Other than this, there are a few other areas that need to be addressed as well…
Feet: There are a few different layers to consider when thinking about feet:
- Socks. I generally wear either a pair of low-cut wool hiking socks or a pair of medium weight wool crew socks, depending on conditions. Basically, if the temps are expected to constantly be below freezing, or I am expecting to be hiking through snow, then I will wear the crew cut socks, otherwise, I will wear the shorter cut socks.
- Shoes/Boots. I will either wear a pair of Inov-8 Rocklite 315 trail runners (or the RocLite 243’s) or a pair of Lowa Renegade GTX mid height boots, depending on the situations I am anticipating when heading out on the hike. If I plan to be hiking through much snow, then I grab my boots, otherwise I will wear my trail runners.
- Gaiters. I typically only carry gaiters with me whenever I am planning to be in snow. I don’t typically wear shorts to hike in, so I do not need to wear them to keep debris out of my shoes. However, I do like to use them in snow to keep my pants dry, which keeps my legs warm. Depending on the amount of snow I am anticipating on the hike, will help me to determine which pair to bring, my Integral Designs Shortie Gaiters, my Dirty Girl Gaiters, or my OR Rocky Mountain High Gaiters.
As far as my legs, I have been wearing my Columbia Silver Ridge Convertible Pants for the past few years and have loved them in all conditions, whether it be rain or shine, snow or ice, hot or cold, wet or dry… These pants just fit me really well, and are made from a lightweight nylon mini ripstop material that is breathable and dries quickly, which has allowed me to wear them comfortably in all conditions I have been in. They are convertible pants, however, I have kept the legs attached about 99% of the time…this is just my preference. (The zip does allow a nice way to vent when I get warm though.)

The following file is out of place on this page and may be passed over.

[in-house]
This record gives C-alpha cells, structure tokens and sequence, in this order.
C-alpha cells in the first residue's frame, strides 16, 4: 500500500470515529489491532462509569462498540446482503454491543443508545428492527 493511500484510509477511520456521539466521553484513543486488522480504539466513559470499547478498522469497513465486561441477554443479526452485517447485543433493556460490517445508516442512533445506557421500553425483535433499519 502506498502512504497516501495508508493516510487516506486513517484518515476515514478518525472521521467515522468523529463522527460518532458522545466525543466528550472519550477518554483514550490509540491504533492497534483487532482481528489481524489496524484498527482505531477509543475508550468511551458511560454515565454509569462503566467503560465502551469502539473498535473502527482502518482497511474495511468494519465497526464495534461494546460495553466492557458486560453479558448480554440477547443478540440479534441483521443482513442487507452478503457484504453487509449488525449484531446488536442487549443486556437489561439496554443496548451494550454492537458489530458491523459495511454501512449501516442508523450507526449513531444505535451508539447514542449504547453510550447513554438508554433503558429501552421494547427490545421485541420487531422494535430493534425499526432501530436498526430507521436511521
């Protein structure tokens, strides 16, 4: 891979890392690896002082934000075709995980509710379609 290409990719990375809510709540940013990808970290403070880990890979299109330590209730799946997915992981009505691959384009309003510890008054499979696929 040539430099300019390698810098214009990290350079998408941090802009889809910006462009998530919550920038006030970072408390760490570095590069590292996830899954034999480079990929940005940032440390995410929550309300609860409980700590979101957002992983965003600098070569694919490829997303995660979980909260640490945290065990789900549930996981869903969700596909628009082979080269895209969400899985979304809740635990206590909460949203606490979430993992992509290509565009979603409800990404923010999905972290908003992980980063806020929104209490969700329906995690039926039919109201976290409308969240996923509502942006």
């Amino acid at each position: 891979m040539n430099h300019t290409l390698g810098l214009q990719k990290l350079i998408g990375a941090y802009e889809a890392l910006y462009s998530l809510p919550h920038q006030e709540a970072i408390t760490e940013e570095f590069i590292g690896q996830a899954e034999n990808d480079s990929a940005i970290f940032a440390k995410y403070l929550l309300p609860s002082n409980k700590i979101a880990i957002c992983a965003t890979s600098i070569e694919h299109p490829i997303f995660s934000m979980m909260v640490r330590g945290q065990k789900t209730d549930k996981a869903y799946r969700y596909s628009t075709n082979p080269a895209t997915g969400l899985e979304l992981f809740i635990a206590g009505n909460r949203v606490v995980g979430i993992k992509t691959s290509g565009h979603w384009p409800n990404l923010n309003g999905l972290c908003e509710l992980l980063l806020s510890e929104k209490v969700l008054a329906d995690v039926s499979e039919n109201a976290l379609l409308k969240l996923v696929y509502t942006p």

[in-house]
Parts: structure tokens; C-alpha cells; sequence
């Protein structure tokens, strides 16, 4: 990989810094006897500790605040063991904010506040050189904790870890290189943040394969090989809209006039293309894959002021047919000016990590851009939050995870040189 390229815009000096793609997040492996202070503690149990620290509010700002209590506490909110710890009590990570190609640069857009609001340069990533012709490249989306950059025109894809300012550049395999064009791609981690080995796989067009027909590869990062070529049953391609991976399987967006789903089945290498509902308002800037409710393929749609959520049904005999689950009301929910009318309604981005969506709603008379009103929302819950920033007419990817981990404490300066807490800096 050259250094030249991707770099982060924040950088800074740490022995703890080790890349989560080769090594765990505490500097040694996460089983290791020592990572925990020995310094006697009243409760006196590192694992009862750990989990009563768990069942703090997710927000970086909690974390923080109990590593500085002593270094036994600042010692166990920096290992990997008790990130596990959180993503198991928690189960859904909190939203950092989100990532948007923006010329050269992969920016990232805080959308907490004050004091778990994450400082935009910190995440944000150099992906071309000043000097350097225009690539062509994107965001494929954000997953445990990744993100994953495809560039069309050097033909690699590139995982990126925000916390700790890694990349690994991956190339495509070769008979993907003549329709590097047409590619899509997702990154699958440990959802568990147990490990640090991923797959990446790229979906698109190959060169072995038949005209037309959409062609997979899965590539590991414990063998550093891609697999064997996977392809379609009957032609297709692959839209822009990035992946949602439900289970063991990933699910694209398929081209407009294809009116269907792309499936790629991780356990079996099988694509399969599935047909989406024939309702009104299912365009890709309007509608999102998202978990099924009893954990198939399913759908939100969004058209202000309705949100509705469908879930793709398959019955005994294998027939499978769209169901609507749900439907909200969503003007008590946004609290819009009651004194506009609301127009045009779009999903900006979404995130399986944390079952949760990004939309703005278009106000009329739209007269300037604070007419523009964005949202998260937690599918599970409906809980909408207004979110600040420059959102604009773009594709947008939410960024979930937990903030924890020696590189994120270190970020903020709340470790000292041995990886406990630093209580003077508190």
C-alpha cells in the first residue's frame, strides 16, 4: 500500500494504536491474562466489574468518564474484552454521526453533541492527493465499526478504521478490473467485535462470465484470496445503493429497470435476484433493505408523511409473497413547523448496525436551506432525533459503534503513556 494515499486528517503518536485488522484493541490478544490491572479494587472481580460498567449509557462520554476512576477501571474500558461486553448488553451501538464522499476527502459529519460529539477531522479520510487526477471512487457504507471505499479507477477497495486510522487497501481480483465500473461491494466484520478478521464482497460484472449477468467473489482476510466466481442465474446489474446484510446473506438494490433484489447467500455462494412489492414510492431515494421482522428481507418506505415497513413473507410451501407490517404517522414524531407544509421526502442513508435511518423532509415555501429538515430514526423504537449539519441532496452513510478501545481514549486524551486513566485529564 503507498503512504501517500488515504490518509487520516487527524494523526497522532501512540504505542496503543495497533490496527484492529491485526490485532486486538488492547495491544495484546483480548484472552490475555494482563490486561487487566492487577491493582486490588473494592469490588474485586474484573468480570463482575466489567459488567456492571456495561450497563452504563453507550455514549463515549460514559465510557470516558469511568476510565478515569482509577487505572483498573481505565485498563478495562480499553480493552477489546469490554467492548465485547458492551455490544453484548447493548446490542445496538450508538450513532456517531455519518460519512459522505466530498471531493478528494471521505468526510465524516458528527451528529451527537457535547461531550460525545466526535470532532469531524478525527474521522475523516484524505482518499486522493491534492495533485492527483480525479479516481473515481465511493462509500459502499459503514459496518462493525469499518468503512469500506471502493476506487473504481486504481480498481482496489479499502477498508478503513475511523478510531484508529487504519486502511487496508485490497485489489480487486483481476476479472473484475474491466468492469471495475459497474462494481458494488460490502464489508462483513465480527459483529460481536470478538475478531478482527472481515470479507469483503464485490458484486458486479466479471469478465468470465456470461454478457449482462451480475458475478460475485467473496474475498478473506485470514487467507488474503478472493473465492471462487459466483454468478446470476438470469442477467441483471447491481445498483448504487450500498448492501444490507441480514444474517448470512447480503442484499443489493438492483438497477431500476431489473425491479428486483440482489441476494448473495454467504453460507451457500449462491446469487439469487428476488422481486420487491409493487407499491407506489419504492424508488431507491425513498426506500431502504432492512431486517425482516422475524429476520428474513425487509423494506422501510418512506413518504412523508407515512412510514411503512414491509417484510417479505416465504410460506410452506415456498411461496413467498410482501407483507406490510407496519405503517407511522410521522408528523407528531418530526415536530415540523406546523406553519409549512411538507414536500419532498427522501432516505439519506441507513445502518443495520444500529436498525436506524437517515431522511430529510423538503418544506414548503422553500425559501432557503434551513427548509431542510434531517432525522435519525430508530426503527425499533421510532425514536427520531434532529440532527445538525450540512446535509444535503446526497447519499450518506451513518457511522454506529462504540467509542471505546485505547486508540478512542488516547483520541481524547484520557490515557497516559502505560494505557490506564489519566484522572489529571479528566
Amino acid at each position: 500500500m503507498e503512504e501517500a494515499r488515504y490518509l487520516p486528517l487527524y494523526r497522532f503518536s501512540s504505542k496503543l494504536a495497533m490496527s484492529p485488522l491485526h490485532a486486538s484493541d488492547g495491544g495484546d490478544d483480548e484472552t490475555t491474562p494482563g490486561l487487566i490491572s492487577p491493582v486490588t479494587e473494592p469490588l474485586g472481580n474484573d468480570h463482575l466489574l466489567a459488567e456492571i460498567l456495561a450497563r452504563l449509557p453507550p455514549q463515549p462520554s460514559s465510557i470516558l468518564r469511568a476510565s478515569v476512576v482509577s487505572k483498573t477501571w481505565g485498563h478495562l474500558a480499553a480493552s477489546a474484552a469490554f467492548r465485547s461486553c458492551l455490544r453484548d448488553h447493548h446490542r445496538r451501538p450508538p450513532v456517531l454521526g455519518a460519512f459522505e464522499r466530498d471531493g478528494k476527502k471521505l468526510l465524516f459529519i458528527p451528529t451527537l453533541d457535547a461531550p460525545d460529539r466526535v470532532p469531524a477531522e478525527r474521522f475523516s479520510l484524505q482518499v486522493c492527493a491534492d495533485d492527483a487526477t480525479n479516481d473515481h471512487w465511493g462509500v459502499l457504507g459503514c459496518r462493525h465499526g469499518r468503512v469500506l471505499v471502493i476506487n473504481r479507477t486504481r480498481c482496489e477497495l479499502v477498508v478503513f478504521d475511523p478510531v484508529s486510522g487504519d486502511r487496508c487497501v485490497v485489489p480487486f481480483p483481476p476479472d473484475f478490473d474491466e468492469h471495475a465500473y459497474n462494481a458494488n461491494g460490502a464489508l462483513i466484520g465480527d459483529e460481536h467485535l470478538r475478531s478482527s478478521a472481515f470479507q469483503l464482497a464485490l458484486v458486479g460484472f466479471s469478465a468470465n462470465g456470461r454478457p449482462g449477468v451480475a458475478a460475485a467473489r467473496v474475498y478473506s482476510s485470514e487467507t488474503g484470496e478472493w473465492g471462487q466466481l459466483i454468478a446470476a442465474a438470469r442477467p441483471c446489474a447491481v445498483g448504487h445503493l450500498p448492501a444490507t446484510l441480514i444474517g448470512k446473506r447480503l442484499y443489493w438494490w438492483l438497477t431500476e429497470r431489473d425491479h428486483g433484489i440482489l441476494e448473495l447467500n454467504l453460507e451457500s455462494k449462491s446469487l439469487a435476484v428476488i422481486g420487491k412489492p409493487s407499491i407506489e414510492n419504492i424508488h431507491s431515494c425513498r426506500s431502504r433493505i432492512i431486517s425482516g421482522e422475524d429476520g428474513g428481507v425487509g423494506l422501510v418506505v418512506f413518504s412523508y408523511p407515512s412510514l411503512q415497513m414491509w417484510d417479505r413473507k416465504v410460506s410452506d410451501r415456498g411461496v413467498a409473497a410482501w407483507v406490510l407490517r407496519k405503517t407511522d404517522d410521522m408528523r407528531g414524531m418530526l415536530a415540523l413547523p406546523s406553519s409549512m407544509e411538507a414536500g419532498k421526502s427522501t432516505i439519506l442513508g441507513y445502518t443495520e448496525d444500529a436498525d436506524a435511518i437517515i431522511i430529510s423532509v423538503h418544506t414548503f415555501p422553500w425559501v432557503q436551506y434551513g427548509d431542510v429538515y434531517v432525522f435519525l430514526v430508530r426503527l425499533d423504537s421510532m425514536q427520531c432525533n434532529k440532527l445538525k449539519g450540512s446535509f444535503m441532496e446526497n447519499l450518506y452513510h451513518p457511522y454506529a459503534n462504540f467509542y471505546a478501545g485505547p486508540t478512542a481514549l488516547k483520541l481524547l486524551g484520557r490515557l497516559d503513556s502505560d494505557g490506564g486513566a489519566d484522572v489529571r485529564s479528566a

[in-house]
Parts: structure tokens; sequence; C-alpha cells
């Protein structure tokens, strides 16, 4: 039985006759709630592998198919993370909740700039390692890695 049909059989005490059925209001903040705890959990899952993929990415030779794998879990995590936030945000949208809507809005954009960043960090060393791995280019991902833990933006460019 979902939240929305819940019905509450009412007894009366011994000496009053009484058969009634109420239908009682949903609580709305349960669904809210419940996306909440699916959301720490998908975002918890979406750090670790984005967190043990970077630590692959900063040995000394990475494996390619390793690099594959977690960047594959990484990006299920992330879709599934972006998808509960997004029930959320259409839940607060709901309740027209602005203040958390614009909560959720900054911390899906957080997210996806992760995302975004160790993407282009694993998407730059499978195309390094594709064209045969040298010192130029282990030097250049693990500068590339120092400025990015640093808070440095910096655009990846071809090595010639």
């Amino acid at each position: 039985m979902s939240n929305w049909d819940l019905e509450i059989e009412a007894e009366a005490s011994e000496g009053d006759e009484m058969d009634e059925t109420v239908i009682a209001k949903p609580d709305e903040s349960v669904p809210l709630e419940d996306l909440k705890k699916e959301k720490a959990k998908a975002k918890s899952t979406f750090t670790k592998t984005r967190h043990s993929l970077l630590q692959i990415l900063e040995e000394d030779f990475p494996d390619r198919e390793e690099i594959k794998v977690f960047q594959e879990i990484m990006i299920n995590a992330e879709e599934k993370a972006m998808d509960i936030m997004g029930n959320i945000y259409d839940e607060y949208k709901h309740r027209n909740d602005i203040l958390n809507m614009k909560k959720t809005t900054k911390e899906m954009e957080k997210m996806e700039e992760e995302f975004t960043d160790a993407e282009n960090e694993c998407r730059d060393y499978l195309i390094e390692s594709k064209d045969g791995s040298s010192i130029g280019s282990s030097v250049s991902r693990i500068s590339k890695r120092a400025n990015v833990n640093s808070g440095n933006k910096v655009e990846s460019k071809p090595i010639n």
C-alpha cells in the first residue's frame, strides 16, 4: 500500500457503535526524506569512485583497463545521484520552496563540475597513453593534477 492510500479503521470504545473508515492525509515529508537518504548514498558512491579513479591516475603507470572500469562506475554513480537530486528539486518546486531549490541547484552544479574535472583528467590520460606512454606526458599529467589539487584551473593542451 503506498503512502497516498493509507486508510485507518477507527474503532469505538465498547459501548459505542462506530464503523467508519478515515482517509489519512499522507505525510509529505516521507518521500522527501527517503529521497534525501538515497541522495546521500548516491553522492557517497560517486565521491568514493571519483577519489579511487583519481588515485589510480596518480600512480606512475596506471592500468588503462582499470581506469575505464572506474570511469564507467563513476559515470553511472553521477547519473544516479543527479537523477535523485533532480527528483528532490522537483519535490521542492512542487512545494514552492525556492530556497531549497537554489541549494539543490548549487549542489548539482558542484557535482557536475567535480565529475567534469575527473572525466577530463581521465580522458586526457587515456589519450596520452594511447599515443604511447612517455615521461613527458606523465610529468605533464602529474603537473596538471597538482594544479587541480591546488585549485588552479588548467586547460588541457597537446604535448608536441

When it gets cold outside I also always make it a point to carry a pair of rain pants. As I have mentioned in this article already, being dry is a very important step to staying warm. For a little over a year now I have been carrying the Dri Ducks rain pants that came with my jacket. They are light weight and big enough to fit over both my Columbia pants while I am hiking, or my thicker GooseFeet Gear down pants when I am wearing them around camp. These are not the most durable rain pants on the market, but considering the weight, cost and the amount of time I actually use them, they have been a great option!
As well, I have been wearing either a pair of Ex Officio Give-N-Go boxer briefs or a pair of Under Armour boxer briefs while hiking. I like the boxer briefs for the simple fact that they help prevent chaff.
Head & Neck. The head and neck areas are also very important areas to consider when thinking about heat loss. It is an old saying that “A person loses XX% of body heat through their head.” I am not sure what percent it is, but I will say that it can be a significant amount. Another popular saying is “If you have cold feet, put a hat on.” I can also say that there is some truth to this, although, I will admit, it is not as instant as it may sound, or that I would like it to be…
Some of the clothing items that I listed above come with hoods on them, which help to keep both my head and neck warm, however, I also carry a few other items to keep these area’s warm and protected.
- Head Buff. The Buff is one of those items that are so simple and effective, that it’s just crazy (at least to me). The Original Buff is essentially a tube made of microfiber polyester material and is open at both ends. I can pull the Buff straight over my head, down to my neck and use it as a neck gaiter, which I do when the temps are quite cold, or when I am sleeping. As well, the Buff can also be twisted around in a number of different ways to create some useful, effective head wear when not used as a neck gaiter. (I generally twist the Buff a couple of times at the center, fold it back over on itself and use it as a lightweight boggin.)